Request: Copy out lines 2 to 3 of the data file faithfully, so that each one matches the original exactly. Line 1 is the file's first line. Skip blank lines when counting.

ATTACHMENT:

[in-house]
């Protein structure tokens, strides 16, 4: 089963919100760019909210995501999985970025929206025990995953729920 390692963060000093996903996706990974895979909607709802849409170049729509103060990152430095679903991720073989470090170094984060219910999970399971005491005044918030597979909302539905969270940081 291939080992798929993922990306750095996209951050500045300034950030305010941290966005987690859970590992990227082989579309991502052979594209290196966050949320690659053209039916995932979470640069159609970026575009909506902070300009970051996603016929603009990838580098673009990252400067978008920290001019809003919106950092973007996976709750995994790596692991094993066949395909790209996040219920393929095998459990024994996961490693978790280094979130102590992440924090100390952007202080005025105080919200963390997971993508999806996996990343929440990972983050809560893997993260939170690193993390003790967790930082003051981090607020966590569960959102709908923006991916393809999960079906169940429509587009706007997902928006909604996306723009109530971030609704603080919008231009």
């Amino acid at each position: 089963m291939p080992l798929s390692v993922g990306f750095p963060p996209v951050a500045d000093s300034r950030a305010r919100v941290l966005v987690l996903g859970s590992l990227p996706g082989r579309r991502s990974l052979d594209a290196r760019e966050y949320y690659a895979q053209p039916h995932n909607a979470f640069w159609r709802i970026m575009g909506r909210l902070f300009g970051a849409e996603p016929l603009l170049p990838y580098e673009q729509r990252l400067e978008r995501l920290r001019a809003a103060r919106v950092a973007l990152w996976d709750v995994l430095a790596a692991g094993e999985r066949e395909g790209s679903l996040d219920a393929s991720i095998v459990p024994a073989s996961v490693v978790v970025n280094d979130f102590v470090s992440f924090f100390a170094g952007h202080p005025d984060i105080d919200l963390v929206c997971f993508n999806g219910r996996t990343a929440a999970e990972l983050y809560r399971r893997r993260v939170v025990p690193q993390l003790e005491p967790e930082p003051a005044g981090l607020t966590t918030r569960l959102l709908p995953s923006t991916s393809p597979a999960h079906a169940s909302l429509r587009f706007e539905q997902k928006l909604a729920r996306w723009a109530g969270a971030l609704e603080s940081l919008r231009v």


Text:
């Protein structure tokens, strides 16, 4: 089963919100760019909210995501999985970025929206025990995953729920 390692963060000093996903996706990974895979909607709802849409170049729509103060990152430095679903991720073989470090170094984060219910999970399971005491005044918030597979909302539905969270940081 291939080992798929993922990306750095996209951050500045300034950030305010941290966005987690859970590992990227082989579309991502052979594209290196966050949320690659053209039916995932979470640069159609970026575009909506902070300009970051996603016929603009990838580098673009990252400067978008920290001019809003919106950092973007996976709750995994790596692991094993066949395909790209996040219920393929095998459990024994996961490693978790280094979130102590992440924090100390952007202080005025105080919200963390997971993508999806996996990343929440990972983050809560893997993260939170690193993390003790967790930082003051981090607020966590569960959102709908923006991916393809999960079906169940429509587009706007997902928006909604996306723009109530971030609704603080919008231009």
């Amino acid at each position: 089963m291939p080992l798929s390692v993922g990306f750095p963060p996209v951050a500045d000093s300034r950030a305010r919100v941290l966005v987690l996903g859970s590992l990227p996706g082989r579309r991502s990974l052979d594209a290196r760019e966050y949320y690659a895979q053209p039916h995932n909607a979470f640069w159609r709802i970026m575009g909506r909210l902070f300009g970051a849409e996603p016929l603009l170049p990838y580098e673009q729509r990252l400067e978008r995501l920290r001019a809003a103060r919106v950092a973007l990152w996976d709750v995994l430095a790596a692991g094993e999985r066949e395909g790209s679903l996040d219920a393929s991720i095998v459990p024994a073989s996961v490693v978790v970025n280094d979130f102590v470090s992440f924090f100390a170094g952007h202080p005025d984060i105080d919200l963390v929206c997971f993508n999806g219910r996996t990343a929440a999970e990972l983050y809560r399971r893997r993260v939170v025990p690193q993390l003790e005491p967790e930082p003051a005044g981090l607020t966590t918030r569960l959102l709908p995953s923006t991916s393809p597979a999960h079906a169940s909302l429509r587009f706007e539905q997902k928006l909604a729920r996306w723009a109530g969270a971030l609704e603080s940081l919008r231009v």